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      Risk factors for Covid-19 severity and fatality: a structured literature review

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          Covid-19 is a global threat that pushes health care to its limits. Since there is neither a vaccine nor a drug for Covid-19, people with an increased risk for severe and fatal courses of disease particularly need protection. Furthermore, factors increasing these risks are of interest in the search of potential treatments. A systematic literature review on the risk factors of severe and fatal Covid-19 courses is presented.


          The review is carried out on PubMed and a publicly available preprint dataset. For analysis, risk factors are categorized and information regarding the study such as study size and location are extracted. The results are compared to risk factors listed by four public authorities from different countries.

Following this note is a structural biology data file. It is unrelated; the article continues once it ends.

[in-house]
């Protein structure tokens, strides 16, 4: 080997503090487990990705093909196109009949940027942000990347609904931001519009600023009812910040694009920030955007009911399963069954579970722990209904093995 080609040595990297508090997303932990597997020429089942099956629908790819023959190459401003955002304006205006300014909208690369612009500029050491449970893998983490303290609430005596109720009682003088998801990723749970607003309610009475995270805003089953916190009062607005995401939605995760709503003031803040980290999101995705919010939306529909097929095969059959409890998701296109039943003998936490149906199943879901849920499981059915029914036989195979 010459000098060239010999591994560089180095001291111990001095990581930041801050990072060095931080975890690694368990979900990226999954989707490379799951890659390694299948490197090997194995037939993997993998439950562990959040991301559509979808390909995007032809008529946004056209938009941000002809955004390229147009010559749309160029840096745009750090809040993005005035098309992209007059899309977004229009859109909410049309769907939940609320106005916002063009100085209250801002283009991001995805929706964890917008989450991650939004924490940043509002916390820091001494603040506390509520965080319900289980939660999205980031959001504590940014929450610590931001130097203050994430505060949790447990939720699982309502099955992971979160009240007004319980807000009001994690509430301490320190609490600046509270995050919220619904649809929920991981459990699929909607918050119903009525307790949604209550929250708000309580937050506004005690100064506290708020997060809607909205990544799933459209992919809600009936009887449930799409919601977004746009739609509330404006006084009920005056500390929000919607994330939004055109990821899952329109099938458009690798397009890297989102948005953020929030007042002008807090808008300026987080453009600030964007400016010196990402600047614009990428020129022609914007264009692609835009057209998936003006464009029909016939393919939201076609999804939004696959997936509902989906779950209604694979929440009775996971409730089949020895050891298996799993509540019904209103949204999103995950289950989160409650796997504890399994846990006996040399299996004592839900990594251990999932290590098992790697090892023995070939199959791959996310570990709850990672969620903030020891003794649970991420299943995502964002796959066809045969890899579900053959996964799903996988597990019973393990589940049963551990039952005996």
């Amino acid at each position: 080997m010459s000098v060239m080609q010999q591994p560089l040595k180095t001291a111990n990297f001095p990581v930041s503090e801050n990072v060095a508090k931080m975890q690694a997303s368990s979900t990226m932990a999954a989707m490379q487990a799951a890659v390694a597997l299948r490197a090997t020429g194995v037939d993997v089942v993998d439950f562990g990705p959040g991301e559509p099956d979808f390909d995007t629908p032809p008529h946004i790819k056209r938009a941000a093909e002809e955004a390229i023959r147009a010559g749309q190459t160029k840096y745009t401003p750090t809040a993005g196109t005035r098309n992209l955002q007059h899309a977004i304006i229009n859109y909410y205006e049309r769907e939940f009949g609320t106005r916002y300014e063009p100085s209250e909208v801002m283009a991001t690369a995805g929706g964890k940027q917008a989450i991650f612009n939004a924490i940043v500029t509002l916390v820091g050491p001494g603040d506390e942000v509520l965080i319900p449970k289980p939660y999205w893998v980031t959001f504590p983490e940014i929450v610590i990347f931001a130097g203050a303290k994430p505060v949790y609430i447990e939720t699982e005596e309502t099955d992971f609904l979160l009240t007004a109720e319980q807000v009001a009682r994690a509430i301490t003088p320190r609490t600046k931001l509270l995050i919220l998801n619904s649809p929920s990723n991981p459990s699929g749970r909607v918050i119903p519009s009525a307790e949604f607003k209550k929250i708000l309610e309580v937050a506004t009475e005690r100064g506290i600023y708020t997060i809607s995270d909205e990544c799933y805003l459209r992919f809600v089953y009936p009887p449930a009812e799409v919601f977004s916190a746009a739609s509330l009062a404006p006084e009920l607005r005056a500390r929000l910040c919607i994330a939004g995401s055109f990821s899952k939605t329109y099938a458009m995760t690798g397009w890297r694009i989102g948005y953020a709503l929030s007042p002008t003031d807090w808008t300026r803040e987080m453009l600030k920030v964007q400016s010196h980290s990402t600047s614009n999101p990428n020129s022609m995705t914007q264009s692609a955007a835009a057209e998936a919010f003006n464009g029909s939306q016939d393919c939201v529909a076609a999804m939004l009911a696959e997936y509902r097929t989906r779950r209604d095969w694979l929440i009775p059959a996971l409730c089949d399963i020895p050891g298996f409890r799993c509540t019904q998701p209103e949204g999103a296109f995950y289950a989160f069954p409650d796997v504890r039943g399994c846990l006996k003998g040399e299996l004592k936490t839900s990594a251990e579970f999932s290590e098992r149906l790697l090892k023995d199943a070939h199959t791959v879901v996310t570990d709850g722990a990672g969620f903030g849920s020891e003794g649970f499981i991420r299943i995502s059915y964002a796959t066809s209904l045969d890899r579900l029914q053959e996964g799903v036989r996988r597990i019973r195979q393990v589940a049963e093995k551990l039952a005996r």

The 28 records included, eleven of which are preprints, indicate that conditions and comorbidities connected to a poor state of health such as high age, obesity, diabetes and hypertension are risk factors for severe and fatal disease courses. Furthermore, severe and fatal courses are associated with organ damages mainly affecting the heart, liver and kidneys. Coagulation dysfunctions could play a critical role in the organ damaging. Time to hospital admission, tuberculosis, inflammation disorders and coagulation dysfunctions are identified as risk factors found in the review but not mentioned by the public authorities.


          Factors associated with increased risk of severe or fatal disease courses were identified, which include conditions connected with a poor state of health as well as organ damages and coagulation dysfunctions. The results may facilitate upcoming Covid-19 research.

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          Most cited references 14

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          Clinical features of patients infected with 2019 novel coronavirus in Wuhan, China